| Ashok Gehlot
Jaipur, June 18: Rajasthan High Court has questioned the rationale behind the proposed visit of chief minister Ashok Gehlot and a dozen senior government functionaries to the US to attend the International Rajasthani Sammelan next month.
Taking suo motu cognisance of a June 13 report on the proposed visit, Justice S.K. Keshote yesterday issued notices to the state chief secretary, additional chief secretary (finance) and the Union of India through its secretary, external affairs ministry.
The story was published ahead of reports suggesting the Centre had turned down Gehlotís request for the trip.
The court said while the government complained it was short of money, it had no hesitation in spending public funds on a visit by ministers and officials. The trip was not in the public interest in view of the funds crunch caused by four years of drought, it added.
Justice Keshote pulled up the government for not showing any interest in providing the poor justice and said it had no control over extravagance.
Had the government requested expatriate Rajasthanis to finance the trip by pointing out the state of its funds, they might have agreed to foot the travel bill for a few people, the court said.
The judge instructed the court administration to treat the reports as a writ that was presented yesterday. The court notices are returnable by June 30.
The courtís observation must have further riled the government as the ministry of external affairs had already turned down Gehlotís plea for attending the sammelan, being organised by expatriates under the banner of the Rajasthanisí Association of North America.
The ministry is understood to have denied official status to the chief ministerís visit as the function is privately organised, with the government having no role in it. It clarified that Gehlot was free to go in his private capacity.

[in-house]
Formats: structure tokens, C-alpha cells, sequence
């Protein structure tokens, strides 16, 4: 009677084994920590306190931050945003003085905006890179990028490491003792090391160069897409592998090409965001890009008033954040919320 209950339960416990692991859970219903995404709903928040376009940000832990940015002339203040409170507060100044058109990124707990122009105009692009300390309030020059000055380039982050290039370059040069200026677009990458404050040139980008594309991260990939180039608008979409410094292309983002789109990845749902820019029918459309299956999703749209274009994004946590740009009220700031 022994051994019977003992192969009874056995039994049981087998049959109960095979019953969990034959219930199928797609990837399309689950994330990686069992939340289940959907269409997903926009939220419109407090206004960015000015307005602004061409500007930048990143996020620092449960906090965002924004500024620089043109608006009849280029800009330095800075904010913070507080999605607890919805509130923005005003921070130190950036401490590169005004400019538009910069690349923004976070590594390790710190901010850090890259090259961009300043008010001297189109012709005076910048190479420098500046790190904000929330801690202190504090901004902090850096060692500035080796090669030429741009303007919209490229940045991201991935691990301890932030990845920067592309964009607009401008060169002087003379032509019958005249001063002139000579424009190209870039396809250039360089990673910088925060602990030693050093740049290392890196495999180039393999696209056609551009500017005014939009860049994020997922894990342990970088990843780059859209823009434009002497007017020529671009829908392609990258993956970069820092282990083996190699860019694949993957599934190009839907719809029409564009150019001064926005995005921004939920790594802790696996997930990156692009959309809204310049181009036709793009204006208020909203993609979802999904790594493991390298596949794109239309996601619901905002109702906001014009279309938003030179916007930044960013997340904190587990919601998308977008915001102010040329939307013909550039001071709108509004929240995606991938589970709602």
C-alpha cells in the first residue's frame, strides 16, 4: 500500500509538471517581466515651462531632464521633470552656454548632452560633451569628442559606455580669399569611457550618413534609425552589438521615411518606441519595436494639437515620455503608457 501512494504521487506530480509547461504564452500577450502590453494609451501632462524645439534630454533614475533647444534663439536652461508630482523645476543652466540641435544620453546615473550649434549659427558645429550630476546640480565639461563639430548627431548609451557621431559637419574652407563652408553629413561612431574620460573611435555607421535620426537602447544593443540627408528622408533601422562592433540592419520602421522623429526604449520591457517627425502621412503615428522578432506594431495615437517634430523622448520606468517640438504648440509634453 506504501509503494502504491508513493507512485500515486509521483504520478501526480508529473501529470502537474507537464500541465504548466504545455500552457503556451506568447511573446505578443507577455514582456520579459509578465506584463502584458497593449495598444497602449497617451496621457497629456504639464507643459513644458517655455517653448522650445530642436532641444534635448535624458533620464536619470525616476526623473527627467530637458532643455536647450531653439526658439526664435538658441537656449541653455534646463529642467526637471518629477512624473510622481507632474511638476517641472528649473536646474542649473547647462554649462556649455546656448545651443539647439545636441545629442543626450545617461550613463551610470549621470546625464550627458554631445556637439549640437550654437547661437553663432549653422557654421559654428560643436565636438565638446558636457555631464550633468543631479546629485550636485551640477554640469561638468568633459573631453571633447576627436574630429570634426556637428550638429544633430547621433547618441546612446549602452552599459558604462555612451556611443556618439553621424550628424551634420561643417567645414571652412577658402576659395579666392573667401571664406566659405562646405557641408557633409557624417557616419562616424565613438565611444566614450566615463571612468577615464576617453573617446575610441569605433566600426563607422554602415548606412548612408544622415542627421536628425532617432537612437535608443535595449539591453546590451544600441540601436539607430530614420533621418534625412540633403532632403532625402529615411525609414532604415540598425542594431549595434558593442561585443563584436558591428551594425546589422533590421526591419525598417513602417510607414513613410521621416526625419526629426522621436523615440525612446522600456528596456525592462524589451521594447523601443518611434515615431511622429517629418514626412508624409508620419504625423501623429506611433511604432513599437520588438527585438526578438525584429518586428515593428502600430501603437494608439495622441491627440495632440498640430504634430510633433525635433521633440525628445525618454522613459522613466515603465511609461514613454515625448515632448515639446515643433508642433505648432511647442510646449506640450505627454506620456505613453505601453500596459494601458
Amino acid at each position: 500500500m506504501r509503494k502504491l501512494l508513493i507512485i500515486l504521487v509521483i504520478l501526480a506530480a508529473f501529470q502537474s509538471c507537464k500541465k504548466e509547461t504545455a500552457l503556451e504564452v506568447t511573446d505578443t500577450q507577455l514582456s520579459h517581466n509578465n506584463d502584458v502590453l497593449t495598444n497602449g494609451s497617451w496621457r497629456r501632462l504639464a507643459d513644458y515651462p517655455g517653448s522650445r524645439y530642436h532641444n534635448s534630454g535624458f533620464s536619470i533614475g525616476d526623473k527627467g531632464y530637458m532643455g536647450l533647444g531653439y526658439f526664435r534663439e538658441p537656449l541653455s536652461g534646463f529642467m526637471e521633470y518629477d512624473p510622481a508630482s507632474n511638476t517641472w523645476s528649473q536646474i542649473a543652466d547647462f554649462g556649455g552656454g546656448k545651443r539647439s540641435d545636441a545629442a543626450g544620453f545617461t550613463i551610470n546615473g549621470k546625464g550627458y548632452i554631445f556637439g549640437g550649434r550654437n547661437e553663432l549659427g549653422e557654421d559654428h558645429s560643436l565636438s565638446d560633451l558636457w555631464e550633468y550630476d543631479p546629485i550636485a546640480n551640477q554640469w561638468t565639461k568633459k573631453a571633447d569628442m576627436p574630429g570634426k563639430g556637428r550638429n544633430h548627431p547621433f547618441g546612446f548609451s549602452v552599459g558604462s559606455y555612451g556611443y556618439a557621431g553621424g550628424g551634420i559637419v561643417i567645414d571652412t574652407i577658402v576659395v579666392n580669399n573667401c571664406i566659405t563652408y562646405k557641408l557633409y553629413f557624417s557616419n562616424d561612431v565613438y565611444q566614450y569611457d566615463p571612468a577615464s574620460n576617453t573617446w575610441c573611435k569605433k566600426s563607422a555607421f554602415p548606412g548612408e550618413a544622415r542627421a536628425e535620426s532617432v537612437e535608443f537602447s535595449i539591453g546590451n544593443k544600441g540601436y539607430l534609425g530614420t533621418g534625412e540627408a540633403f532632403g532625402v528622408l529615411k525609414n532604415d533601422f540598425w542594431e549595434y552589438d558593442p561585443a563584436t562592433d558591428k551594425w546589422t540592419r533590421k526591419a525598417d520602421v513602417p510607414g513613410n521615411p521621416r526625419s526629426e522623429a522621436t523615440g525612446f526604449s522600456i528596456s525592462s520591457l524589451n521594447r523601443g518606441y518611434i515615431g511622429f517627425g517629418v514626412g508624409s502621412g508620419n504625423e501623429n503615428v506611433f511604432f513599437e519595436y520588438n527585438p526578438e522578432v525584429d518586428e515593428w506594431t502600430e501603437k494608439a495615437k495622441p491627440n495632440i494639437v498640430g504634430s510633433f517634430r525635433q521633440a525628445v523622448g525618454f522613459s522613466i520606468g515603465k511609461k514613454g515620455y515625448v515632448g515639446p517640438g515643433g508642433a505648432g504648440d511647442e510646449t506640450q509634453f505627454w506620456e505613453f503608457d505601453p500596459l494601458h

The state government counters that the visit by Gehlot, two ministers and eight officials is aimed at establishing links with expatriate Rajasthanis to attract industrial investment to the state and promote tourism.
The North American association had participated in the International Rajasthani Conclave which the state organised in 2000 with great fanfare. The association decided to return the favour by inviting Gehlot as chief guest.
It is being pointed out that Gehlot is the third Congress chief minister to be denied permission to travel abroad. Madhya Pradesh chief minister Digvijay Singh was not allowed to visit Vancouver, Canada, for a Dalit conference.
Delhi chief minister Sheila Dikshit was denied permission to visit the US to attend a mayorsí conference and receive an award for implementing CNG and making her state pollution-free.
Most disappointed at the turn of events are senior IAS officers who had promised their wives a US visit. One officer said the state government had already sent few tonnes of publicity material to the association ahead of the conference.